Violation of struggle values! - Zimbabwe Situation

Violation of struggle values!

via Violation of liberation struggle values! | The Financial Gazette – Zimbabwe News.  12 June 2014  by  Allen Hungwe

IN the last two weeks, I attended two absorbing funerals. The first was that of Dzinashe Machingura, a long forgotten liberation struggle hero. A man who, during the liberation struggle, rose to being the national political commissar of the Zimbabwe People’s Army (ZIPA). The second funeral was that of former cabinet minister and a member of the Front for the Liberation of Zimbabwe (FROLIZI), ZANU and ZAPU, Nathan Shamuyarira.

The two fallen men, both had a long standing history in the liberation struggle, though at one point each of them fell out of favour with the mainstream ZANU ensemble. While Shamuyarira’s fall was temporary and he later re-joined ZANU, Machingura remained on the side-lines even up to independence and till his death. Though their involvement in the liberation struggle had similarities, given their measurable contributions, the trajectories of their lives after independence reflected a huge disparity.

One became decorated for his liberation struggle credentials, while the other lost any speck of recognition and had his history erased for political reasons. Their lives, however, converged at some point of similitude as they passed on. Both Machingura and Shamuyarira died very poor and pitiful. The state of their lives at the point of their death were incomparable to most of their comrades, who had been with them during the days of the struggle for independence. Their lives were unparalleled even to those who had been junior to them during the struggle days, or those that had never been part of that struggle.

These are two heroes, whose eventual demise from this life on earth was epitomised by their struggle to “make ends meet”. I am not an advocate for excessive compensation for the role played in the liberation struggle, but am traumatised at how comrades have taken the unprecedented route of neglecting others who share such a rich and compelling history. The state in which Machingura and Shamuyarira died, has led me to ask a lot of questions, one of them being, “is the true ideal of the liberation struggle being upheld?” This emotive questioning of the legacy of the liberation struggle in the post-independence era brings about a lot other dimensions.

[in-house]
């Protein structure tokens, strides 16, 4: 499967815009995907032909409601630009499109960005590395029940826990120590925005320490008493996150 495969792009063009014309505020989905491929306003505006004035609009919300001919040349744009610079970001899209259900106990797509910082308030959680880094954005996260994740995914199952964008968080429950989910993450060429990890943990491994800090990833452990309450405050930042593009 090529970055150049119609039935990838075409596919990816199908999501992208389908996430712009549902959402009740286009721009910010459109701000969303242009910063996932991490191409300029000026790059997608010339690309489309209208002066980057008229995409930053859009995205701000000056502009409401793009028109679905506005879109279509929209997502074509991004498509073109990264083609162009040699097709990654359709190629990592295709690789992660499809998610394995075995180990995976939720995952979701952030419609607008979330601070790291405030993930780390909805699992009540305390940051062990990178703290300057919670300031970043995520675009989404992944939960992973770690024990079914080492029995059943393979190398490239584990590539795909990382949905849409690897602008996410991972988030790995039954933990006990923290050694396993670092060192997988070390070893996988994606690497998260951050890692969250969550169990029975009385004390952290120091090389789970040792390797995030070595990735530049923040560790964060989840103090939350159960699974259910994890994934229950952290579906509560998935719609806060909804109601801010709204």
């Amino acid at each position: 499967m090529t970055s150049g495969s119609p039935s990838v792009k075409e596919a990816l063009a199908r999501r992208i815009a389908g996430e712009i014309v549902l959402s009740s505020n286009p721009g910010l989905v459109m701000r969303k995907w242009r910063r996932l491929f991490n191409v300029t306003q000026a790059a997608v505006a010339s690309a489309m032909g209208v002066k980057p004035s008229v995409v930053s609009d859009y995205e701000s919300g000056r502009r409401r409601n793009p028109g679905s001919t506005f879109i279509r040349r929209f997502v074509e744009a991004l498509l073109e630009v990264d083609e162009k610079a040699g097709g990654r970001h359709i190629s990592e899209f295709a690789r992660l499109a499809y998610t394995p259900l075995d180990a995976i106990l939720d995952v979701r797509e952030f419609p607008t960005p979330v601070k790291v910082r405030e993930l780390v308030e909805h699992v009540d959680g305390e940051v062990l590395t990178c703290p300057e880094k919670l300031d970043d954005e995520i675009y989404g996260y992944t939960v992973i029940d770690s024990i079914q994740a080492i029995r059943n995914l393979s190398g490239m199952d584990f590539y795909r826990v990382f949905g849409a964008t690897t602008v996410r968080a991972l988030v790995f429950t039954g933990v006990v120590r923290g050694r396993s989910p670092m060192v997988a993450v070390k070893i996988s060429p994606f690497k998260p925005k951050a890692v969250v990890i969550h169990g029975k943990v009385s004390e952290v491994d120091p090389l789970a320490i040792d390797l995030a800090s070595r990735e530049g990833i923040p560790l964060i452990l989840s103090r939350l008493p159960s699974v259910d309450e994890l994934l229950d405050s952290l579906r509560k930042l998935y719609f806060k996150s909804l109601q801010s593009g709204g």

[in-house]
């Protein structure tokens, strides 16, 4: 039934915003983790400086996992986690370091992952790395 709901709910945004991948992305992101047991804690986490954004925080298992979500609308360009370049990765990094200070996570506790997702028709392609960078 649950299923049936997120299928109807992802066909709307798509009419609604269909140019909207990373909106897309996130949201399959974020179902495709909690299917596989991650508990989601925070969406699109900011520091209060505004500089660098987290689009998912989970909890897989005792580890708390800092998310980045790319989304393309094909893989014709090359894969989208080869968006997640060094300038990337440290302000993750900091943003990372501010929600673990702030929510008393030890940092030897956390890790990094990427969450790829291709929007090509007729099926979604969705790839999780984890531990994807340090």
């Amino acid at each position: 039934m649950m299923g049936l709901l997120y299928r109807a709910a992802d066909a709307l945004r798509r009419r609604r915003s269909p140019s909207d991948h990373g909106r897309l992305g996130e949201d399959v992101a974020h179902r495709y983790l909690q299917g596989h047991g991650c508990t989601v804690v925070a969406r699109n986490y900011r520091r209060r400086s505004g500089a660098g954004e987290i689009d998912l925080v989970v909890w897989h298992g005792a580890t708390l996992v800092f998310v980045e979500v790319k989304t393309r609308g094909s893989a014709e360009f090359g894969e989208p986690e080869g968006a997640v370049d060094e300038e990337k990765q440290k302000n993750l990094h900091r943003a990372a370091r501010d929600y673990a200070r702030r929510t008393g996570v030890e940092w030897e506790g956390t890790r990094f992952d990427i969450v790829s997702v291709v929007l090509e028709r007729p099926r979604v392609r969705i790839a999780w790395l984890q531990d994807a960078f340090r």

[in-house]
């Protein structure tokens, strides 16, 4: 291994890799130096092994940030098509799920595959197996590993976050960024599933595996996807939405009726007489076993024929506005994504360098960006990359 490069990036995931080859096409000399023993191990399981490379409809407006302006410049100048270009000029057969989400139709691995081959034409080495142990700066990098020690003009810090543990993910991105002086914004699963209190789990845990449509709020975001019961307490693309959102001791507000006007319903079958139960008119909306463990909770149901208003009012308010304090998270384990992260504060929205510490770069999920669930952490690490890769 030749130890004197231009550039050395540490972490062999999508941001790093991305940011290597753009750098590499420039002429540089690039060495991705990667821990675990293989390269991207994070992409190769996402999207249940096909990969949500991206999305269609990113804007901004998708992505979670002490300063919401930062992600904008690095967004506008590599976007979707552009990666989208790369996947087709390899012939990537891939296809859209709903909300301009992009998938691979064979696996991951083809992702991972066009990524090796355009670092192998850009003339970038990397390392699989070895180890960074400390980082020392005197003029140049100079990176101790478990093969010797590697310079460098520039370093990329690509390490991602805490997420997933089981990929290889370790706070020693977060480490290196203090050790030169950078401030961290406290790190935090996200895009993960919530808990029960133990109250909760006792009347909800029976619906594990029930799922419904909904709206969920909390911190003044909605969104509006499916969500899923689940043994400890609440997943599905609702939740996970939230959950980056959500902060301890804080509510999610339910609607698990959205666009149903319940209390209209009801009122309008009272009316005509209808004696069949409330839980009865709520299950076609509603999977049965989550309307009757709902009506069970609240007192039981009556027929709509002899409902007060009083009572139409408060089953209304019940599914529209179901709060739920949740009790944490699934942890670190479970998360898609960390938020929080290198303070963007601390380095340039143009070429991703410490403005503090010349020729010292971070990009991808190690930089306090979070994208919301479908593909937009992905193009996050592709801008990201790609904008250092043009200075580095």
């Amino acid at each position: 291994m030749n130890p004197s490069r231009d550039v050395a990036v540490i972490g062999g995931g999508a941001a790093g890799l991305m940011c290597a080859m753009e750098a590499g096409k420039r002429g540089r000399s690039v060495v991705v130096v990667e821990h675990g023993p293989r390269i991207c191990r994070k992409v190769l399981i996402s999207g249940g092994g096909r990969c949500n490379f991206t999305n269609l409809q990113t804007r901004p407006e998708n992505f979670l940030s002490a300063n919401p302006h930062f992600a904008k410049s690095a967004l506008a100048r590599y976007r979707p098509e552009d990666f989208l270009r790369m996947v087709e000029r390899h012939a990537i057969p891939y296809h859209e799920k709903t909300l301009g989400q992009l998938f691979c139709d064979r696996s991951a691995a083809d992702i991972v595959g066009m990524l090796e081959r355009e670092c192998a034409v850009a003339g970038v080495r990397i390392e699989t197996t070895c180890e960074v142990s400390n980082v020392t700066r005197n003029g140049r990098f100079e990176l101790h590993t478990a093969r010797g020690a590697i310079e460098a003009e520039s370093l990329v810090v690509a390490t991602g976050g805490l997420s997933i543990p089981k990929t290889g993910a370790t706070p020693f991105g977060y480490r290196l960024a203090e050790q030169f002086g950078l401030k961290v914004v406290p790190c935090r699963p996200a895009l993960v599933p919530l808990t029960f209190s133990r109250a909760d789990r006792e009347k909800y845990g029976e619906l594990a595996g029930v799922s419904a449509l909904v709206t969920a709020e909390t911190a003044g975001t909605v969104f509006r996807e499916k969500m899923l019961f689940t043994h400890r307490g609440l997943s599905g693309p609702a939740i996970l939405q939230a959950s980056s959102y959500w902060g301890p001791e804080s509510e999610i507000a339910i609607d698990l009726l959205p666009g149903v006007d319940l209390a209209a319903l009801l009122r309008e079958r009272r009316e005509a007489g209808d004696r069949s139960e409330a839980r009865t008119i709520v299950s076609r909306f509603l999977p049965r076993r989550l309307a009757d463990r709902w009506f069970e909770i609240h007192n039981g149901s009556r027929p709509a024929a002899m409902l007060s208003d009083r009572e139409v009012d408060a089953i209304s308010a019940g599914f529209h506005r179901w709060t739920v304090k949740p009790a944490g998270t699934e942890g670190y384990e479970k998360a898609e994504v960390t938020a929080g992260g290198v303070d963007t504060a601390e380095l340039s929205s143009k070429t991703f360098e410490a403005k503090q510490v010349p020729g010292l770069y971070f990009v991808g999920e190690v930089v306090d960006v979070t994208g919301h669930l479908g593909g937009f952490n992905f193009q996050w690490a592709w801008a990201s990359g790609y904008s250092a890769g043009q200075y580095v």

Who are those who claim to be war veterans and do they have an identity with the liberation struggle and if so, what ideals have they sustained from their days in the struggle? The liberation struggle must never be under-estimated in Zimbabwe. It carries a central piece of the total history of the country and is therefore a rallying point for nation-statehood. The liberation struggle must the binding mortar that creates an identity of what Zimbabwe is about.

The recognition and fundamentality of the liberation struggle must be unquestionable and be employed to unite the nation rather than divide it. It is unfortunate that today we see a perversion of the liberation struggle and its submersion for material and political mileage. The liberation struggle has become a convenience rather than an ideal. One of the biggest challenges that faces parties like ZANU-PF, is the erosion of a value system. If one studies the mechanics of the liberation struggle, it was predicated on a strong value system.

The liberation struggle wasn’t just about war; it was about engraining a value system that was meant to create co-existence between the masses (povo), the comrades waging the war and broader progressive society. The first fundamental of liberation struggle training was the conduct and behaviour that was required when interacting and engaging with the masses and society. The value system emphasized the need to respect parents (vabereki), while young females and males in communities were perceived to be brothers and sisters.

The value system was strict on discouraging and stamping out corruption and extortion from the masses. The comrades were encouraged to pay for what they acquired from the masses and discouraged from plunder. The value system was about promoting the collectivity of human life as entitised by society rather than concerted individuality. The common good was also a central pursuit of this liberation struggle value system. The values were not isolated from the Pan-African culture of community coexistence and harmonious living. There was a strong cultural connotation which was built on streamlining the African way of life.

One of the main reasons why the liberation struggle became a success was not only due to the fighting prowess of the comrades. It was also due to the collaborative efforts of the “povo”, who functioned as the medium through which the liberation struggle was dispensed. The bond between the “povo” and the comrades was the cultural identity that existed in the value system.

The reasons for going to war were also identified from a standpoint of attempting to address the fulfilment of the African value system. In simple terms, the success of the liberation struggle was due to the strong, central and uncompromised value system that sustained the struggle through the bond that existed among the comrades, the “povo” and progressive society. The state of Shamuyarira and Machingura at the time of their deaths depicts the erosion of that value system.